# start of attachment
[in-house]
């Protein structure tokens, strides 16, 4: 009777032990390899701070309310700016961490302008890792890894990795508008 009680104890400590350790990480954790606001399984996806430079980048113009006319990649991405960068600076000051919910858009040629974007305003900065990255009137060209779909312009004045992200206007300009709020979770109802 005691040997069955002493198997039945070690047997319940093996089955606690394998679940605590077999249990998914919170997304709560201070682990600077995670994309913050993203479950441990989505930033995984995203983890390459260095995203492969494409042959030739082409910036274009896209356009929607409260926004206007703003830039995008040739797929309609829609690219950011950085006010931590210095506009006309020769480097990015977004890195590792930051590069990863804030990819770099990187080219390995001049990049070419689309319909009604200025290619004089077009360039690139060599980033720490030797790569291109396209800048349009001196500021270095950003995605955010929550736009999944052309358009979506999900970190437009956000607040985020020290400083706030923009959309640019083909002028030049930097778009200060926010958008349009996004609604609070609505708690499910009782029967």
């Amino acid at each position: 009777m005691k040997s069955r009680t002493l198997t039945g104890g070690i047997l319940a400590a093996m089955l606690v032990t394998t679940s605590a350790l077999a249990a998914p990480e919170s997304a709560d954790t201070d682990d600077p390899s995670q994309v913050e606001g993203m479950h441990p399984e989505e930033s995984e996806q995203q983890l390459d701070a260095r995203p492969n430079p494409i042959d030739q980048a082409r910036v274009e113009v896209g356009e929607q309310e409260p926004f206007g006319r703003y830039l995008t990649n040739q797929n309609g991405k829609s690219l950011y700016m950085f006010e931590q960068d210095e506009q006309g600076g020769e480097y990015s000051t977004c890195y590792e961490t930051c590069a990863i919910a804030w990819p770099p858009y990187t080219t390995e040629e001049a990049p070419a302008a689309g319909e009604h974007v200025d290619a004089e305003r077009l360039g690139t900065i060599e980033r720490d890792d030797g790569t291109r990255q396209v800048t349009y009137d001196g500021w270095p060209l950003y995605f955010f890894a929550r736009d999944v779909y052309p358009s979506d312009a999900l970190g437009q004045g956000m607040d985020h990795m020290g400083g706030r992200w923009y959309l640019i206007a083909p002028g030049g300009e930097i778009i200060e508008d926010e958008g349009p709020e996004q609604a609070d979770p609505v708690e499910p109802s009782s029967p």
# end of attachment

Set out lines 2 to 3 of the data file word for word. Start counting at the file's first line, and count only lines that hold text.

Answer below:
């Protein structure tokens, strides 16, 4: 009777032990390899701070309310700016961490302008890792890894990795508008 009680104890400590350790990480954790606001399984996806430079980048113009006319990649991405960068600076000051919910858009040629974007305003900065990255009137060209779909312009004045992200206007300009709020979770109802 005691040997069955002493198997039945070690047997319940093996089955606690394998679940605590077999249990998914919170997304709560201070682990600077995670994309913050993203479950441990989505930033995984995203983890390459260095995203492969494409042959030739082409910036274009896209356009929607409260926004206007703003830039995008040739797929309609829609690219950011950085006010931590210095506009006309020769480097990015977004890195590792930051590069990863804030990819770099990187080219390995001049990049070419689309319909009604200025290619004089077009360039690139060599980033720490030797790569291109396209800048349009001196500021270095950003995605955010929550736009999944052309358009979506999900970190437009956000607040985020020290400083706030923009959309640019083909002028030049930097778009200060926010958008349009996004609604609070609505708690499910009782029967």
């Amino acid at each position: 009777m005691k040997s069955r009680t002493l198997t039945g104890g070690i047997l319940a400590a093996m089955l606690v032990t394998t679940s605590a350790l077999a249990a998914p990480e919170s997304a709560d954790t201070d682990d600077p390899s995670q994309v913050e606001g993203m479950h441990p399984e989505e930033s995984e996806q995203q983890l390459d701070a260095r995203p492969n430079p494409i042959d030739q980048a082409r910036v274009e113009v896209g356009e929607q309310e409260p926004f206007g006319r703003y830039l995008t990649n040739q797929n309609g991405k829609s690219l950011y700016m950085f006010e931590q960068d210095e506009q006309g600076g020769e480097y990015s000051t977004c890195y590792e961490t930051c590069a990863i919910a804030w990819p770099p858009y990187t080219t390995e040629e001049a990049p070419a302008a689309g319909e009604h974007v200025d290619a004089e305003r077009l360039g690139t900065i060599e980033r720490d890792d030797g790569t291109r990255q396209v800048t349009y009137d001196g500021w270095p060209l950003y995605f955010f890894a929550r736009d999944v779909y052309p358009s979506d312009a999900l970190g437009q004045g956000m607040d985020h990795m020290g400083g706030r992200w923009y959309l640019i206007a083909p002028g030049g300009e930097i778009i200060e508008d926010e958008g349009p709020e996004q609604a609070d979770p609505v708690e499910p109802s009782s029967p």